Change Your Eating Order to Burn More Fat

In Japan, a recent study researched the impact of eating order on Postprandial Glucose (blood sugar levels after eating). The study was focused on learning more to help those with Type II diabetes, but turned up something that could help us all be more effective fat burners. Before we get into the details, let’s take a look at why carbs are essential, and why avoiding insulin spikes can help us burn more fat.

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Many fad diets in the last 20 years or so have focused on minimum carb intake, and presented carbs as being the primary component leading to obesity. Research shows the vast majority of people who lost weight through these extreme plans gained back not only the weight they lost, but additional pounds as well, so carb depravation isn’t the long term answer. If you exercise regularly, restricting your carb intake too severely can result in decreased thyroid output, increased cortisol output, decreased testosterone, impaired mood and cognitive function, muscle catabolism and a suppressed immune function (Source-Precision Nutrition). Making sure you have healthy carbs in your food plan will help you enjoy higher energy levels and better balance in your body’s energy systems.

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The Japanese study offers us a way to get the carb intake we need for energy, but keep our glycemic indexes and loads down so that we don’t experience high levels on insulin production. Lower insulin levels will allow the body to more readily burn fat reserves and energy sources. In the study, two control groups ate the same foods, and in the same quantity. The only difference was in the order the foods were consumed. In the first group, carbs were consumed first, with protein and vegetables to follow. In the second group, the meal started with leafy green vegetables, then the protein, and the carbohydrates were consumed last. The Postprandial Glucose levels were substantially lower in the group that began their meals with vegetables. The fiber in the vegetables caused the carbohydrates to be digested more slowly, therefore requiring less insulin production.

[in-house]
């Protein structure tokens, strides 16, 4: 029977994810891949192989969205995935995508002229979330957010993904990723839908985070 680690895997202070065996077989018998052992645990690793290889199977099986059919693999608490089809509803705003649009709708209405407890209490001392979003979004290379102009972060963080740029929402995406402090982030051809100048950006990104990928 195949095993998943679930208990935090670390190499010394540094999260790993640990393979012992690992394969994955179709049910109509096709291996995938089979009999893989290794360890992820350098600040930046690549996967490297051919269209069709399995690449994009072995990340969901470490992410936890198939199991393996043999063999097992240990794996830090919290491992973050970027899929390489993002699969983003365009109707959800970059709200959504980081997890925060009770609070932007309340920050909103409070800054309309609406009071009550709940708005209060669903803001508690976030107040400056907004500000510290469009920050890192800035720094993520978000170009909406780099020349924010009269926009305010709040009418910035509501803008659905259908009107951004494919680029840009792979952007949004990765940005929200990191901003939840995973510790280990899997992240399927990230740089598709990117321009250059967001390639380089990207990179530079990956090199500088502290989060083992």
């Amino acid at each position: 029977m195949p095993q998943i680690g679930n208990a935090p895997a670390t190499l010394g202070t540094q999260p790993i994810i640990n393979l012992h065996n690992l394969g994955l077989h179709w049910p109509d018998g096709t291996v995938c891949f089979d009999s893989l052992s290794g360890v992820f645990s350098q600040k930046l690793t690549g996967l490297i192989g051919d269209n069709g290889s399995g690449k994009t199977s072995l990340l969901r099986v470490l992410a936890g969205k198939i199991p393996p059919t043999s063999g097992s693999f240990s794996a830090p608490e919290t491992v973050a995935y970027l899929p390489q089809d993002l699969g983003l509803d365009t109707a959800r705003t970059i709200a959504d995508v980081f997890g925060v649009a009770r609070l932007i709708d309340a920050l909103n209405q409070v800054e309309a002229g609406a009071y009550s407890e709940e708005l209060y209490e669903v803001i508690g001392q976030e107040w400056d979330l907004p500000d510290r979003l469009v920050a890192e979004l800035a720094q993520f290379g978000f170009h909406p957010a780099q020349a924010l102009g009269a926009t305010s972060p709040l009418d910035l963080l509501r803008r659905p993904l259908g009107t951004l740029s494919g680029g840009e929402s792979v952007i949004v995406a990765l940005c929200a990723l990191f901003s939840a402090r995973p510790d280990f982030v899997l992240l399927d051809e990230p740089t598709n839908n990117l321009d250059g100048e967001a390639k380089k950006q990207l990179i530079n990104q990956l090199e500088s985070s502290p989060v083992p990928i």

Insulin, while impacting your ability to burn fat as energy, is also a key player in developing type 2 diabetes. This vital hormone—you can’t survive without it—regulates blood sugar (glucose) in the body, a very complicated process. Here are the high points from the CDC:

  • The food you eat is broken down into glucose.
  • Glucose enters your bloodstream, which signals the pancreas to release insulin.
  • Insulin helps glucose enter the body’s cells so it can be used for energy.
  • Insulin also signals the liver to store glucose for later use.
  • Glucose enters cells, and glucose levels in the bloodstream decrease, signaling insulin to decrease too.
  • Lower insulin levels alert the liver to release stored glucose so energy is always available, even if you haven’t eaten for a while.

That’s when everything works smoothly. But this finely tuned system can quickly get out of whack, as follows:

  • A lot of glucose enters the bloodstream.
  • The pancreas pumps out more insulin to get glucose into cells.
  • Over time, cells stop responding to all that insulin—they’ve become insulin resistant.
  • The pancreas keeps making more insulin to try to make cells respond.
  • Eventually, the pancreas can’t keep up, and glucose keeps rising.

What we can take away from this research is an adaptation to our eating habits that can allow our bodies to enjoy the energy that carbohydrates create, but keep insulin levels down so that we can see fat burned from our exercise programs and lower our risk for Type II diabetes.

Jim Harris